Hard to believe this month marks the 41st anniversary of Judas Priest’s full length debut Rocka Rolla, as such, now is a good time for a Retrospective. At this point in the band’s career they were, for the most part, unknowns and when this album hit shelves it barely eclipsed a few thousand units. Traces of the almighty Priest, as we know them now, can be heard but overall this album falls in line with the likes of Thin Lizzy’s good time rock and Deep Purple’s heft. Unbeknownst to anyone at the time, this album would be among a handful that ushered in the New Wave Of British Heavy Metal (NWOBHM) and would kick-start the career of a legendary metal band.
Rocka Rolla was released on Gull Records with the infamous coke bottle cap cover. However, eventually the cover was changed with a later reissue. Even though the original cover art was not as tough looking as the reissue version, I’ve always preferred it. According to any account of the album available, including the band’s, it was recorded totally live in the studio. Evidence of this is apparent in the suite of “Winter/Deep Freeze/Winter Retreat/Cheater,” as these four tracks, originally separate tracks, sound the closest to a jam session featuring slow bluesy riffs, thundering bass lines, and stylistic shifts. “Winter Retreat” comes across as one of Black Sabbath’s emotional interludes while “Cheater” is a rocker from start to finish with Rob Halford turning in one of the finest vocal deliveries of the album.
“Run Of The Mill” and “Dying To Meet You” are the slowest tracks but still show a depth that would be heard many times over the band’s career. Even though ballads have never been their strong suit, the latter track has a number of stellar guitar passages and rumbling bass lines that fit the British heavy metal mold. Meanwhile, the former track relies on a more easy going rock feel. Finally, advancing to the album closer, “Caviar and Meths,” follows this same formula. Originally intended as a 14 minute epic, the track was cut for fear of its length to only two minutes, sadly turning it into a simple outro. It would have been nice to hear the full track as intended.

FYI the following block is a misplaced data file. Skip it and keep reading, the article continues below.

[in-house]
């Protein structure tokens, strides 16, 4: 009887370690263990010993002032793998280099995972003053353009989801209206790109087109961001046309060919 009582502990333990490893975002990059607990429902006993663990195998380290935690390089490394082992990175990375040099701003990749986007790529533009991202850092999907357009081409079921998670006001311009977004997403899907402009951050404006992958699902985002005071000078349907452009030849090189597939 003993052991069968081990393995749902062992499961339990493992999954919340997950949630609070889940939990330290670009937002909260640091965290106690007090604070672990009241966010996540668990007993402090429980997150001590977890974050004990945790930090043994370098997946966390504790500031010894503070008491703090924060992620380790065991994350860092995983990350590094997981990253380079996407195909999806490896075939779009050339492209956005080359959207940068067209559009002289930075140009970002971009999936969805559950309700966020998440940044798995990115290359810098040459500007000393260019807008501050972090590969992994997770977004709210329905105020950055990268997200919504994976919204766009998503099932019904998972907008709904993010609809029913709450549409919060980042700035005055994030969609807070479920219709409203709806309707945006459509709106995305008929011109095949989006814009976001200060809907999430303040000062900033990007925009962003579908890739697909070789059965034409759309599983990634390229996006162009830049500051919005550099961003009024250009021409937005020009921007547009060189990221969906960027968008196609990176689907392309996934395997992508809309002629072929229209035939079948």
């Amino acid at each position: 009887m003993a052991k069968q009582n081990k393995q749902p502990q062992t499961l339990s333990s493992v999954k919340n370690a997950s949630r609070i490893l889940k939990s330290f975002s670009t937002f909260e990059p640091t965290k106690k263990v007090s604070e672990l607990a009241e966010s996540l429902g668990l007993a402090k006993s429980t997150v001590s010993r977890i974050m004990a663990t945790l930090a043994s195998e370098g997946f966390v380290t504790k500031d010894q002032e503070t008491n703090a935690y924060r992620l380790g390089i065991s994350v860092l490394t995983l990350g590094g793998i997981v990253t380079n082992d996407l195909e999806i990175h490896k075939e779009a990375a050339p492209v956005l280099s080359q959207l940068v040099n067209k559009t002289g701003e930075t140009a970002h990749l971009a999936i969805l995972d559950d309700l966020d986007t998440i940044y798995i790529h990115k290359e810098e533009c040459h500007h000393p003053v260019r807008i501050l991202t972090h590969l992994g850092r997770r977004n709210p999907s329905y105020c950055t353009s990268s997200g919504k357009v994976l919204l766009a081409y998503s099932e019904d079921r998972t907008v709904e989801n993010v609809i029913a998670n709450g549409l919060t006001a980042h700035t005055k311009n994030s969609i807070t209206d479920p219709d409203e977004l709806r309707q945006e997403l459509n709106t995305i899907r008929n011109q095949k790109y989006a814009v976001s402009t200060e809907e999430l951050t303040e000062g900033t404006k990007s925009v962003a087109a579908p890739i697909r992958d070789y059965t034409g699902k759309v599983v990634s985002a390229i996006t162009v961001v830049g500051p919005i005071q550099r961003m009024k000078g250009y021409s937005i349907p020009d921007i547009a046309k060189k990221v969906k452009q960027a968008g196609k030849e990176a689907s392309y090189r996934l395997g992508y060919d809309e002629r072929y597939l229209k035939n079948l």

My two favorites of the album are the openers “One For The Road” and the title track. The sum of the two are the heaviest of the album — hard driving rock with a steamy blues feel. These are the glaring foundation of what was to follow for the band and to this day are among my all time favorite tracks. “One For The Road” relies on a driving drum-guitar riff that evolves into an open air biker anthem as the minutes tick away. Meanwhile, the title track gets going with a meaty and bouncy riff that is more upbeat than any other offering here. The chorus is instantly catchy and speaks to the classic rock of their contemporaries of the time… Three minutes worth of good time and good feeling rock and roll, just as the title suggests.
Rocka Rolla was not my intro to the band but once I got into albums like Hell Bent For Leather and Screaming For Vengeance it didn’t take long to dig up their origins and find this gem. While their follow up album, Sad Wings Of Destiny, would all but seal their destiny and forge their direction in traditional heavy metal, this debut is a strong outing that to this day holds up as well as the first time I heard it. I hold it in as high of regard as any of their legendary albums and return to it on a frequent basis. With all that said, take a few minutes and spin this phenomenal debut below and hear the foundation the band was built on.